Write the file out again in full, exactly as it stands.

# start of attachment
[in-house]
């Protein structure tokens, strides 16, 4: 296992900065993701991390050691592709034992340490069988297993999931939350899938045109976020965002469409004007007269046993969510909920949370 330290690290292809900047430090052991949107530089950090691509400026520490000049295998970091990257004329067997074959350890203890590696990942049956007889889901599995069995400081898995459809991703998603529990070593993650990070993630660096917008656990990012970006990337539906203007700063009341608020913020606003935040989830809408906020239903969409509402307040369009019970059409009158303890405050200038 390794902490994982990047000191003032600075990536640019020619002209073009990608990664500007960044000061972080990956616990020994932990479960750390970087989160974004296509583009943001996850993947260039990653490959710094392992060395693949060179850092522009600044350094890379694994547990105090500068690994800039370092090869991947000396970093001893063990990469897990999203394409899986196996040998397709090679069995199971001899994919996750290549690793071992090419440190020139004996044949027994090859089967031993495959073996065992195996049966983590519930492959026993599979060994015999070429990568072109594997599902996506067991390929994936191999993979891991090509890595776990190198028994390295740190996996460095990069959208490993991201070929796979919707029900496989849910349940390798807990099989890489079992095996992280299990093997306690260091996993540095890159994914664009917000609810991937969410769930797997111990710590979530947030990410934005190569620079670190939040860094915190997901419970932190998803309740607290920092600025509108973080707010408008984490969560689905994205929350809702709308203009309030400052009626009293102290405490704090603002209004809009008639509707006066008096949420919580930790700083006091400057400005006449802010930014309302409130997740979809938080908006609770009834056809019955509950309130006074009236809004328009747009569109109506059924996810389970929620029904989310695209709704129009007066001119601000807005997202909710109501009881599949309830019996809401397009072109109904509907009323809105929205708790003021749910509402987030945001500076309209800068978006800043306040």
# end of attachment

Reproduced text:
[in-house]
């Protein structure tokens, strides 16, 4: 296992900065993701991390050691592709034992340490069988297993999931939350899938045109976020965002469409004007007269046993969510909920949370 330290690290292809900047430090052991949107530089950090691509400026520490000049295998970091990257004329067997074959350890203890590696990942049956007889889901599995069995400081898995459809991703998603529990070593993650990070993630660096917008656990990012970006990337539906203007700063009341608020913020606003935040989830809408906020239903969409509402307040369009019970059409009158303890405050200038 390794902490994982990047000191003032600075990536640019020619002209073009990608990664500007960044000061972080990956616990020994932990479960750390970087989160974004296509583009943001996850993947260039990653490959710094392992060395693949060179850092522009600044350094890379694994547990105090500068690994800039370092090869991947000396970093001893063990990469897990999203394409899986196996040998397709090679069995199971001899994919996750290549690793071992090419440190020139004996044949027994090859089967031993495959073996065992195996049966983590519930492959026993599979060994015999070429990568072109594997599902996506067991390929994936191999993979891991090509890595776990190198028994390295740190996996460095990069959208490993991201070929796979919707029900496989849910349940390798807990099989890489079992095996992280299990093997306690260091996993540095890159994914664009917000609810991937969410769930797997111990710590979530947030990410934005190569620079670190939040860094915190997901419970932190998803309740607290920092600025509108973080707010408008984490969560689905994205929350809702709308203009309030400052009626009293102290405490704090603002209004809009008639509707006066008096949420919580930790700083006091400057400005006449802010930014309302409130997740979809938080908006609770009834056809019955509950309130006074009236809004328009747009569109109506059924996810389970929620029904989310695209709704129009007066001119601000807005997202909710109501009881599949309830019996809401397009072109109904509907009323809105929205708790003021749910509402987030945001500076309209800068978006800043306040």